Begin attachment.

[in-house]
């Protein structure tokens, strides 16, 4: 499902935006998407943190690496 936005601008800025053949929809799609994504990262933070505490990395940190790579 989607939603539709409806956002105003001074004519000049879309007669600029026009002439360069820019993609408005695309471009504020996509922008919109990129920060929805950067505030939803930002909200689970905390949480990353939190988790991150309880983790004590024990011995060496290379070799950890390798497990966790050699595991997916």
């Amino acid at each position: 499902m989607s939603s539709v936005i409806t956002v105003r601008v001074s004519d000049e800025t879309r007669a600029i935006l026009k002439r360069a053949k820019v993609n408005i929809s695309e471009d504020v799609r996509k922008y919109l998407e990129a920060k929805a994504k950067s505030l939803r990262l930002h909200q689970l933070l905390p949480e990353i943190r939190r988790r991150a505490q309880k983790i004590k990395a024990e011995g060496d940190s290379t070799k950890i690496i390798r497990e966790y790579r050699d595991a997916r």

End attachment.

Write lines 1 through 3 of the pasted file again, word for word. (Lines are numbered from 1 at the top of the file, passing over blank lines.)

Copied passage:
[in-house]
């Protein structure tokens, strides 16, 4: 499902935006998407943190690496 936005601008800025053949929809799609994504990262933070505490990395940190790579 989607939603539709409806956002105003001074004519000049879309007669600029026009002439360069820019993609408005695309471009504020996509922008919109990129920060929805950067505030939803930002909200689970905390949480990353939190988790991150309880983790004590024990011995060496290379070799950890390798497990966790050699595991997916």
């Amino acid at each position: 499902m989607s939603s539709v936005i409806t956002v105003r601008v001074s004519d000049e800025t879309r007669a600029i935006l026009k002439r360069a053949k820019v993609n408005i929809s695309e471009d504020v799609r996509k922008y919109l998407e990129a920060k929805a994504k950067s505030l939803r990262l930002h909200q689970l933070l905390p949480e990353i943190r939190r988790r991150a505490q309880k983790i004590k990395a024990e011995g060496d940190s290379t070799k950890i690496i390798r497990e966790y790579r050699d595991a997916r």